Crafting Kathakali Koppu

Mar 01, 2017 | Vol 09 | Issue 02
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Surviving Traditions of River Nila- 13

There are many folk communities, traditional artists and artisans who have been living on the shores of River Nila (Bharathapuzha) since centuries. This article features about Kothavil family from Vellinezhi in Palakkad District, the masters in the making of Kathakali head gears and wooden ornaments.

Vellinezhi near Cherupulassery in Palakkad district is a rustic village nestling on the banks  of River Kunthi, a tributary of the  River Nila  (Bharathapuzha) and the places bordering this stretch  is known for its  rich  cultural heritage especially Kathakali, the classical dance-drama of Kerala.

In the history of Kathakali , a major transformation and stylization  took form some 150 years ago  when a  Kathakali  training and performing centre was functioning at Olappamanna Mana the  residence of  the land lord at Vellinezhi. Thus Kalluvazhi Chitta, the present form of northern style was evolved. One of the main reasons why Kathakali is a standalone form among other art forms is its usage of intricately designed bright head gears and elaborate costumes.

But very few people knew that the head gears and the ornaments are carved from wood. The creation of these wooden head gears and ornaments has been for the last sixty four years under the craftsmanship of the Kothavil family of carpenters from Vellinezhi village. It was the late Kothavil Krishnan who at the age of twenty started making Kathakali head gears.

Kothavil Ramankutty, aged sixty eight, the present master craftsman and the son of late Kothavil Krishnan remembers that it was the three brothers Raman Varrier, Krishnan Varrier and Govindan Varrier, the Chutti artists (those who do facial make up in Kathakali) from Vazhengada  who had selected his father, when they were in need of a set of head-gears and ornaments for Kathakali . The combo of head-gears and ornaments for Kathakali is known as Kathakali Koppu or simply Koppu. Regarding the early history of the making of Koppu, Ramankutty told “There is no proper information about the craftsmen who made Koppu previously. But I have seen in my childhood, some Koppu engraved with the name E V Mankada, a craftsman from Mankada (Palakkad Dt) with the name E Vasu”. Ramankutty discontinued his studies at the age of 12 and joined his father to learn carpentry as well as making of Koppu. He says that, during that period the work of Koppu was mainly for two months, during monsoon.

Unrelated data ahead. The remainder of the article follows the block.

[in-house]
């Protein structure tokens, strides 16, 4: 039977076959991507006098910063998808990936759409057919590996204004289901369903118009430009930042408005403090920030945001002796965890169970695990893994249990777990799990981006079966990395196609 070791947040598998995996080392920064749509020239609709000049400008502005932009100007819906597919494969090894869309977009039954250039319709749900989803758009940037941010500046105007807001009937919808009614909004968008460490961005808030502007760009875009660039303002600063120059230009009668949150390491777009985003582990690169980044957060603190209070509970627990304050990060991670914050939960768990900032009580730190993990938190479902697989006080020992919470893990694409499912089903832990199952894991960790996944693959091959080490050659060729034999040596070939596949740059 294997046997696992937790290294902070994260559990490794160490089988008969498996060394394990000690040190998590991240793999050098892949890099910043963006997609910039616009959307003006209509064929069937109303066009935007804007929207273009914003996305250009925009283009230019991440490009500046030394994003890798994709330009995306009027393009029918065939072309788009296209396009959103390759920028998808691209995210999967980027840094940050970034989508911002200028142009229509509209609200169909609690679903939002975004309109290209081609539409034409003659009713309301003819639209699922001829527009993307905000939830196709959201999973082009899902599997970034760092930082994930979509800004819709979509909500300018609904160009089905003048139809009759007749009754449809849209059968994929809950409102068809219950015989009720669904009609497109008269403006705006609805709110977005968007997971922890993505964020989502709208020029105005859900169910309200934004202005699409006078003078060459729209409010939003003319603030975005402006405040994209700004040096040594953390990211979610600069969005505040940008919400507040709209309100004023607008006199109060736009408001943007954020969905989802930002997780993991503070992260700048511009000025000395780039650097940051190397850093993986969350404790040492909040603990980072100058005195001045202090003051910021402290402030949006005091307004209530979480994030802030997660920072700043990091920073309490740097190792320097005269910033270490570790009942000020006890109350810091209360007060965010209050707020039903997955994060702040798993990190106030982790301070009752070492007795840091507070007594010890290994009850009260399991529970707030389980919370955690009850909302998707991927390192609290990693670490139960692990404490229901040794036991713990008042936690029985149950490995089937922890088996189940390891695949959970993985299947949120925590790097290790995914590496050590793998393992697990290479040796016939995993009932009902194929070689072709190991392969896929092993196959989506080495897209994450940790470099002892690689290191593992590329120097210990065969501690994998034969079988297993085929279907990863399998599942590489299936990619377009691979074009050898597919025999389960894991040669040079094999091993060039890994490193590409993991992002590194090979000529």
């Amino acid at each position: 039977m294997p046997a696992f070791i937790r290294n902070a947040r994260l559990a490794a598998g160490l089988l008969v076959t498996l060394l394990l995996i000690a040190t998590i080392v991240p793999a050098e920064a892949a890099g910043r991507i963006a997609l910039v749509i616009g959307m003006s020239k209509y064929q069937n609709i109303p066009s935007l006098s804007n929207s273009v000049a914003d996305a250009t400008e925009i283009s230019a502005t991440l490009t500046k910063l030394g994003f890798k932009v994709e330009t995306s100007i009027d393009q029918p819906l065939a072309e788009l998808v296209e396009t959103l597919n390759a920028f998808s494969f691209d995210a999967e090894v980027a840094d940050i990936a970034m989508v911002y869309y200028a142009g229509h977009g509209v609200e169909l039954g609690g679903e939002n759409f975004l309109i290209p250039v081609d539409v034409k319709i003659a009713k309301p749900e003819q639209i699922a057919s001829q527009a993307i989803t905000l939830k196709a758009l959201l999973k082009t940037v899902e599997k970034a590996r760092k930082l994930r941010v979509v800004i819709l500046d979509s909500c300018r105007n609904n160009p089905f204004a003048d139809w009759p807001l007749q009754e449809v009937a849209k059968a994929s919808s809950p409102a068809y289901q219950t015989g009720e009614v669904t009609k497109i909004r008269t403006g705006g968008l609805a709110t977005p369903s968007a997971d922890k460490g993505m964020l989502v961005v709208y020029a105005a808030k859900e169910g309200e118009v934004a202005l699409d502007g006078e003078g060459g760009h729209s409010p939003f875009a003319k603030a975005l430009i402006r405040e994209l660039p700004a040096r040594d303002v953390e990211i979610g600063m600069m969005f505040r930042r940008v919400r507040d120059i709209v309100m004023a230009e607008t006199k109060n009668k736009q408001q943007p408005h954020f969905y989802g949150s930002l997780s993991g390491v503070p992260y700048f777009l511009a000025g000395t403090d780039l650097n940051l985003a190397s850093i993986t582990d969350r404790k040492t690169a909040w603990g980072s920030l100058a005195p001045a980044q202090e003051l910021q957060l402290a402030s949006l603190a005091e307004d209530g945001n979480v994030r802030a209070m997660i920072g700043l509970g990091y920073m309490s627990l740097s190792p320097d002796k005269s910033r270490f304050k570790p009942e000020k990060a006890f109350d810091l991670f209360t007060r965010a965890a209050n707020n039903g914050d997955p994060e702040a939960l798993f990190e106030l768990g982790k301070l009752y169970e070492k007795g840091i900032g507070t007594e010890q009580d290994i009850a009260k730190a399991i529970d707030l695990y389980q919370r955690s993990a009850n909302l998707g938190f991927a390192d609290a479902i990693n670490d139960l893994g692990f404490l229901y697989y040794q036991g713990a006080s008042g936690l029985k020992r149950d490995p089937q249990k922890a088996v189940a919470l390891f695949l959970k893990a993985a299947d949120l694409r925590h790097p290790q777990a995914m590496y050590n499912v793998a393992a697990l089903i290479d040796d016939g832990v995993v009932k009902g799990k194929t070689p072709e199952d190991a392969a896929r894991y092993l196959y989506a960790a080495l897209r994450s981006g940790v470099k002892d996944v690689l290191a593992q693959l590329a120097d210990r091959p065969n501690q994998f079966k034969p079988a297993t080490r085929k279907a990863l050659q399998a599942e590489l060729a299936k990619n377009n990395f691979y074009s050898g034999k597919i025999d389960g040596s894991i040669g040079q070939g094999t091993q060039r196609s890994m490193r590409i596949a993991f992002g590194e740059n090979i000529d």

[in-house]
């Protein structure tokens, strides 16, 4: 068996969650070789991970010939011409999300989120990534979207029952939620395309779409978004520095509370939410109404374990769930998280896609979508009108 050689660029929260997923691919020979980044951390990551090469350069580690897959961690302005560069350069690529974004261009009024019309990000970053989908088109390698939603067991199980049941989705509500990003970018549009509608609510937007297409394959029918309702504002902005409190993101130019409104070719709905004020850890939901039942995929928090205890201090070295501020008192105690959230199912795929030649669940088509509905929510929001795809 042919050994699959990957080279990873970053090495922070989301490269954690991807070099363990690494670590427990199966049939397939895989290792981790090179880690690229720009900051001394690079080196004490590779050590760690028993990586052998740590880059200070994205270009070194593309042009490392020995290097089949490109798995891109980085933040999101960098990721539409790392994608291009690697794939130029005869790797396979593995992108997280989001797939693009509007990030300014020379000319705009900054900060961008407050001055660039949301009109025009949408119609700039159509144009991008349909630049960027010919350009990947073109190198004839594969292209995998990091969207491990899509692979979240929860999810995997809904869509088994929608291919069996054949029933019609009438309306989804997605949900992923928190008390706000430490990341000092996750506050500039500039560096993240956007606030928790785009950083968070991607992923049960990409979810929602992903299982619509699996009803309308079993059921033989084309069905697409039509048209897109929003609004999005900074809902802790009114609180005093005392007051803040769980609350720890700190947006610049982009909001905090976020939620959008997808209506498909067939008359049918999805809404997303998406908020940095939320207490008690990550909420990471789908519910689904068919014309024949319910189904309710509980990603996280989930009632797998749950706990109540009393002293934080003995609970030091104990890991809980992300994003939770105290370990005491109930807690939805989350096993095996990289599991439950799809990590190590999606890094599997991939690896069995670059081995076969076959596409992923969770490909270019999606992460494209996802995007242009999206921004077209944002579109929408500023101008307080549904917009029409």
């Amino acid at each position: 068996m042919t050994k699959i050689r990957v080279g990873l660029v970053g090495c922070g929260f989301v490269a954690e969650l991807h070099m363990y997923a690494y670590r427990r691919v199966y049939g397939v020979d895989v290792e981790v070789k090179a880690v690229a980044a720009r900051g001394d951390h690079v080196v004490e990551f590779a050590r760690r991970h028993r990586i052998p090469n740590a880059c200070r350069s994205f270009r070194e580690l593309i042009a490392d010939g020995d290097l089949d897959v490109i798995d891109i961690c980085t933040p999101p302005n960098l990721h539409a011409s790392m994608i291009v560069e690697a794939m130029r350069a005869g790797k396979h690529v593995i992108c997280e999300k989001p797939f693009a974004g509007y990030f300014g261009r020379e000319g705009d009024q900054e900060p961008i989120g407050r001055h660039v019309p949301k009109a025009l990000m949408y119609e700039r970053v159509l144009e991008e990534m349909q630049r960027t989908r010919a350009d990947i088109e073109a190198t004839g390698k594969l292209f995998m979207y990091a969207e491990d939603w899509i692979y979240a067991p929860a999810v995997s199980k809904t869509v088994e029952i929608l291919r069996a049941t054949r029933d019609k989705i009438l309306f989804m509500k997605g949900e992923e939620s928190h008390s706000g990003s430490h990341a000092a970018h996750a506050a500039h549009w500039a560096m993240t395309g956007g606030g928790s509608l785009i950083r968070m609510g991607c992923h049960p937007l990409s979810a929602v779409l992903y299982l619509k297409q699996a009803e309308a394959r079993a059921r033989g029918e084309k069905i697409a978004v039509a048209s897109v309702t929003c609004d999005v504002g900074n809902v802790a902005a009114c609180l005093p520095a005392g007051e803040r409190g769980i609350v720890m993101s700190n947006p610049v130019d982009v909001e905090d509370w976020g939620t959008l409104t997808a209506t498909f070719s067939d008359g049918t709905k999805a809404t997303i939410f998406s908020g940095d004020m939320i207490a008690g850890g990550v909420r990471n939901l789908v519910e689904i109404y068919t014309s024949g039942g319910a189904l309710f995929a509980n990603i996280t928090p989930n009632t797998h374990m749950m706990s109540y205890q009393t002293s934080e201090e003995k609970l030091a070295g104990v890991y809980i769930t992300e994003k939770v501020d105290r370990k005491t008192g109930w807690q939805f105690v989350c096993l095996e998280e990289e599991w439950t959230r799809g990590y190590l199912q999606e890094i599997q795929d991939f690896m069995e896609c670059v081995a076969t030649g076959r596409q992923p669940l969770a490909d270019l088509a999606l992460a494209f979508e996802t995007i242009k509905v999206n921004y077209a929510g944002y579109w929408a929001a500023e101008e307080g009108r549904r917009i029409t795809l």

They also make head gears and wooden ornaments for other performing arts like Kuttiyattam, Krishnanattam, Ottanthullal, Chakyarkoothu, Poothan, Thira, Pavakathakali etc. His father Kothavil Krishnan died at the age of 69, in 1989. At this time Ramankutty was the only known craftsman of Koppu. During the years 1990-91, Kerala Kalamandalam, the centre for art and culture (now a deemed University) took initiative to train some students in the making of Koppu and appointed Ramankutty as trainer, but the project was dropped after two years. Ramankutty continued his tradition even in the difficulties in life and later brought his two sons Unnikrishnan and Govindankutty to his work after they completed their secondary school education.